The election is over and now the worrying starts. It appears, at least as I write this, that the Democrats will fall short of their 60 seat goal in the Senate. Nevertheless, they have picked up seats and with liberal Republicans like Susan Collins around, they will be able to move a significant portion of their agenda. That has me and a lot of other people worried:

It’s the day after a historic election and I can’t help but worry. I’m one of those people who are pessimistic about the near- and medium-term prospects for our financial markets and our economy.

I’m not pessimistic about our country or our capitalist system: They are not the problem. I am pessimistic about whether our next president and the savants in Congress can deal with the massive economic issues we face.

That’s Harvey Golub, former chairman and CEO of American Express, who has a very Austrian sounding editorial in the WSJ. Golub doesn’t think much of the economic acumen of politicians:

Members of Congress, regardless of party affiliation or yesterday’s results, will continue to meddle in matters beyond their knowledge. In doing so they will exacerbate our current economic downturn and delay the recovery of our financial markets.

In recent months, Congress has displayed a fundamental lack of understanding of how our economy and our financial markets actually work. Members believe they can say a bank is likely to become insolvent and that will not lead to a run on the bank, or say a major insurance company is in trouble and not have insurance stocks tank. They believe they can extend a $700 billion Troubled Asset Relief Program (TARP) beyond its charter and not have every institution under the sun try to get what they believe is cheap capital.

Most significantly, although Congress is a large cause of the collapse of the home-mortgage market (witness the folly of Fannie Mae and Freddie Mac), members believe the markets are too stupid to recognize Congress’s culpability and will maintain confidence in Congress’s ability to resolve the financial crisis.

As Golub points out, the basic problem with our economy is too much debt. This debt was encouraged by the Fed and abetted by Congress, but that is relatively unimportant right now. The only way to solve a problem of excess debt is to reduce the debt as a percentage of our assets. That’s why the politicians are working so hard to stop home prices from falling. The lower the value of the asset, the larger the debt burden. But that is not a solution; but merely a way to put off the day of reckoning. Propping up housing prices will just lengthen the time it takes for housing prices to fall to the market clearing level where the inventory can be reduced quickly. This is basic economics. The government can attempt to control either price or supply but not both. If prices are held up artificially, the supply of housing will also stay high.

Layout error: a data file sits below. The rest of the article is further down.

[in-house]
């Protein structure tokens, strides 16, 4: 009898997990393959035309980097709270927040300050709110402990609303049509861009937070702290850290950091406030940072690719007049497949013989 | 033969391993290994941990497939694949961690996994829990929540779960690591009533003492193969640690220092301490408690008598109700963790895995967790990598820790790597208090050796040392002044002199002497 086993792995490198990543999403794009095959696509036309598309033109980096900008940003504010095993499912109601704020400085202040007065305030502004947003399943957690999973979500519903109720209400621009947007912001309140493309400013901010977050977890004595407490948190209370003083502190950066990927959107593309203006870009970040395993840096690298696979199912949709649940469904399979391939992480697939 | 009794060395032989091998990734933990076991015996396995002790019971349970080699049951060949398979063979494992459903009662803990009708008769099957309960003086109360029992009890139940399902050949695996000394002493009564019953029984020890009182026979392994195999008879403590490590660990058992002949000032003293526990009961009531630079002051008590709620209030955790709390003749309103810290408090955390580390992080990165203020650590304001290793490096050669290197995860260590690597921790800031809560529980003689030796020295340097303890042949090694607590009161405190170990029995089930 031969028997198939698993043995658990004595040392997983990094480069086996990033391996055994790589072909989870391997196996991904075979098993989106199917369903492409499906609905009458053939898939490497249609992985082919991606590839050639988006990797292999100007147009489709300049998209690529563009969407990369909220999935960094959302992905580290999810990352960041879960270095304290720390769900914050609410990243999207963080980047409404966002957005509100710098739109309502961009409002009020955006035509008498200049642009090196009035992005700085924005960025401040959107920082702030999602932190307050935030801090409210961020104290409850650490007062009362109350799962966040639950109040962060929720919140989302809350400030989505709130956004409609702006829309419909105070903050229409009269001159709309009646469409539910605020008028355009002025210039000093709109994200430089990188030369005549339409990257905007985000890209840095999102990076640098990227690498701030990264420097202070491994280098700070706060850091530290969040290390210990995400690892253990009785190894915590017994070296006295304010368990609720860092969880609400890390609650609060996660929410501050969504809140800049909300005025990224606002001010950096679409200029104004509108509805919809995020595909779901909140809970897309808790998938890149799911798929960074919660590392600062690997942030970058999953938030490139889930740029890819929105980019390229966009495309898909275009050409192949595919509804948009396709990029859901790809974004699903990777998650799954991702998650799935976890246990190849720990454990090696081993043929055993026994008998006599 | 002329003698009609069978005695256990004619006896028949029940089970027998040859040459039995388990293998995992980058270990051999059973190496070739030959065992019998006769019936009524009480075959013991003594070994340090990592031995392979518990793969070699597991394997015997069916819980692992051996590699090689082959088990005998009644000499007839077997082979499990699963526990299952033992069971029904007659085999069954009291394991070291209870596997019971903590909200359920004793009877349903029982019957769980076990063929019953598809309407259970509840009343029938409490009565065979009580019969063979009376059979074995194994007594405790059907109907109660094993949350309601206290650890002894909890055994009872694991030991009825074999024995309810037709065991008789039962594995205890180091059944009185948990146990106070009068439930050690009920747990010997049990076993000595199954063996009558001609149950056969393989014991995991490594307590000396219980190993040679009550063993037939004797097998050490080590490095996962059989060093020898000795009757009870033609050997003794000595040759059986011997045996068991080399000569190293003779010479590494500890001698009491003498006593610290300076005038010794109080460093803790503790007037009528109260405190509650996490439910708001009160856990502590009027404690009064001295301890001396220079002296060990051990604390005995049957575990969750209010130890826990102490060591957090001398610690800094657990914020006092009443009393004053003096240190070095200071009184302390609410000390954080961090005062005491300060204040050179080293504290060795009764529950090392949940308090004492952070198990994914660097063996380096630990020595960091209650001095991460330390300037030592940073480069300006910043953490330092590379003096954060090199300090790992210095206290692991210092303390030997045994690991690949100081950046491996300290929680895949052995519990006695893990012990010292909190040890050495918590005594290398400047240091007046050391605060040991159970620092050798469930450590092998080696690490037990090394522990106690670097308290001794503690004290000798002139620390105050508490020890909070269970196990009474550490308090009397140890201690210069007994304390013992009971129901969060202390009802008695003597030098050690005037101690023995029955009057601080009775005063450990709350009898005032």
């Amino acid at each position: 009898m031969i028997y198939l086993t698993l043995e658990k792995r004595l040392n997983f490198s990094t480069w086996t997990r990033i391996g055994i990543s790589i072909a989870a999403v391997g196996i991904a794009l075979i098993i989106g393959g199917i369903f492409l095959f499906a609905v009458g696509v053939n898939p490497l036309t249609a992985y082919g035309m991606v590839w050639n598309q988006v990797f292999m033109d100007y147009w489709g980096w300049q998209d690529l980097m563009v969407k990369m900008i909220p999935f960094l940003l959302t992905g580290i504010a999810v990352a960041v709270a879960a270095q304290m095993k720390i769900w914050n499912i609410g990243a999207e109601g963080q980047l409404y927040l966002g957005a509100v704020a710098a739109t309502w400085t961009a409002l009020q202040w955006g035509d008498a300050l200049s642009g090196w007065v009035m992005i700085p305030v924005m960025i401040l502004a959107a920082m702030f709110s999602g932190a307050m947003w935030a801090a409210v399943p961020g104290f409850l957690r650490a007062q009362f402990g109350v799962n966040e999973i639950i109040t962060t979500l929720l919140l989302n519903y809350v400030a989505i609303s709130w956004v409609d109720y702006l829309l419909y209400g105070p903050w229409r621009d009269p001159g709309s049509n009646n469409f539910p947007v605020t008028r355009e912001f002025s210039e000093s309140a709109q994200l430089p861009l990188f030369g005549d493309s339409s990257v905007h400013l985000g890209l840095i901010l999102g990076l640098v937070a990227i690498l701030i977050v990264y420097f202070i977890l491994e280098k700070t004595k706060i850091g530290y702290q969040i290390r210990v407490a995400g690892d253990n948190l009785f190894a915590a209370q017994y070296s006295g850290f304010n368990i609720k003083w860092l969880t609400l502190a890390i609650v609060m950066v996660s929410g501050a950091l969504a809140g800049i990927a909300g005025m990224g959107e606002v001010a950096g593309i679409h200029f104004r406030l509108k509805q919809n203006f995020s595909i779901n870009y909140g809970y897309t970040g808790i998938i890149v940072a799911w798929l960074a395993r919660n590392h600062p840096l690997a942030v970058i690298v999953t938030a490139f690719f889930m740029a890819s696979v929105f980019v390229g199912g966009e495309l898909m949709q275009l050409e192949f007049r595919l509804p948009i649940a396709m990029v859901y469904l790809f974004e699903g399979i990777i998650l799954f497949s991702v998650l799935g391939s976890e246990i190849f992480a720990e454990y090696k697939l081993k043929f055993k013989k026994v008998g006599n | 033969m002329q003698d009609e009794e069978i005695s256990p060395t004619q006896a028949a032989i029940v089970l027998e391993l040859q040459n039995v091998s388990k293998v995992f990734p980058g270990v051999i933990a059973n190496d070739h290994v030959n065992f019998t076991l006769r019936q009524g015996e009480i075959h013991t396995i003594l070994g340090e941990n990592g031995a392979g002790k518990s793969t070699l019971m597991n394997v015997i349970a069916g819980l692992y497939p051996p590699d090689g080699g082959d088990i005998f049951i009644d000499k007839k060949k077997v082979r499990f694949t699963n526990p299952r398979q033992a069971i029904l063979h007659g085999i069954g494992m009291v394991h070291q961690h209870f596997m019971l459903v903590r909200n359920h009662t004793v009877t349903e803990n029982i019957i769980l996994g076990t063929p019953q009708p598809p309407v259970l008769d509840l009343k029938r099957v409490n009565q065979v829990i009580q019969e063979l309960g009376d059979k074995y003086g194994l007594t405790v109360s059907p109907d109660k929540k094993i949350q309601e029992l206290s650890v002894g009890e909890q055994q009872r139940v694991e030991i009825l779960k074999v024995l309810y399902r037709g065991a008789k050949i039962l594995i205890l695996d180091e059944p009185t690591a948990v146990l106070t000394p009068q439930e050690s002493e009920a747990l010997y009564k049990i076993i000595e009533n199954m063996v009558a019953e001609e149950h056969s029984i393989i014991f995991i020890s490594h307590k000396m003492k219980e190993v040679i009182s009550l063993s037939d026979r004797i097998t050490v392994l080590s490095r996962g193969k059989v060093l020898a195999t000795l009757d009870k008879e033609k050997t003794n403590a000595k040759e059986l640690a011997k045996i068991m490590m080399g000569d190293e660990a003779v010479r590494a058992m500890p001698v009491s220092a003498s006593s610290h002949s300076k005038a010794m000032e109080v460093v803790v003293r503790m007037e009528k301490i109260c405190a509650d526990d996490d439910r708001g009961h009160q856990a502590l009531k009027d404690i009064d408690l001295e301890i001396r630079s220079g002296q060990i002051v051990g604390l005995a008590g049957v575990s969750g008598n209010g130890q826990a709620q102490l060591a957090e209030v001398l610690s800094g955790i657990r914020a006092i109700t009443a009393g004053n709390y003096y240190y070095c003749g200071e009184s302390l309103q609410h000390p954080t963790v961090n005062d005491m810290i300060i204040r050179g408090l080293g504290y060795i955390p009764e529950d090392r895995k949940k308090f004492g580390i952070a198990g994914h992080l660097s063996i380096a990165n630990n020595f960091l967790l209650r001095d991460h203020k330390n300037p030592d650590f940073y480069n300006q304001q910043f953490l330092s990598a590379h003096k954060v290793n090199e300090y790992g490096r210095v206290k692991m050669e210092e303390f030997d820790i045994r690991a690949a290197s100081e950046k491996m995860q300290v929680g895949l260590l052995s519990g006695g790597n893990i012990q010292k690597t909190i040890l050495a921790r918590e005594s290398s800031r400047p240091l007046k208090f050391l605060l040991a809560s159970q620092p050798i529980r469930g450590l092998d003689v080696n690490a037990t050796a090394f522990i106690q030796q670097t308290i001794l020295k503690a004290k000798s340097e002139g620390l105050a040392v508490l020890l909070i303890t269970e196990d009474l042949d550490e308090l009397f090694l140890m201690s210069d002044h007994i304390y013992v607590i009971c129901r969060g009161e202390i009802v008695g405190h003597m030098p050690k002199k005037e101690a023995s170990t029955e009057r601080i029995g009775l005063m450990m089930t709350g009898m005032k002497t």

If the goal is growth, it would seem obvious that the supply of homes needs to fall so builders can start building again and employing construction workers. The longer the politicians hold up the correction process, the longer the construction workers stay out of work.

There are any number of things that Congress can do to make the problem worse:

If Congress passes a stimulus package that simply gives people money — like this year’s $168 billion stimulus package, which was mostly rebates — they don’t get it. Rebates will not stimulate the economy and will not solve the underlying problem.

– If Congress tries to “help” the people who cannot afford the house they are in, be assured that we are wasting money and delaying the recovery. (Banks can decide better whether to foreclose or make a deal far better than any governmental entity.)

– If Congress forces the Treasury to provide cheap equity to companies which are solvent, or to automobile companies because of the debt owed unions in a politically important state, or if it continues with politically motivated spending, all of us will suffer a long and deep recession.

– If Congress raises marginal tax rates and erects trade barriers, and makes it easier for unions to organize without secret ballot through “card check” legislation, then the recession will be even longer and deeper.

Anyone who has read anything about the Great Depression knows that the items listed in that last bullet point are basically the same as the policies of Hoover and FDR. Those policies extended the depression by years. Here’s what bothers me (and obviously Havery Golub); those are all things that a Democratic Congress is attempting to accomplish. They are the anti trade party because they are funded by the unions. And they have enough stupid Republicans to pass some very damaging trade legislation. There was nearly enough bipartisan support to pass a bill last year raising tariffs on Chinese goods by roughly 25% unless they revalued their currency. In other words, they threatened tariffs unless the US was allowed to devalue the US dollar. That sounds eerily similar to the competitive devaluations of the 1930s. No country has ever devalued its way to propserity. If that worked Zimbabwe would be wealthy beyond imagination.

Like Golub, I’m very worried about what type of legislation we might see from the new administration. Investors will need to keep a very close eye on what emerges from Congress.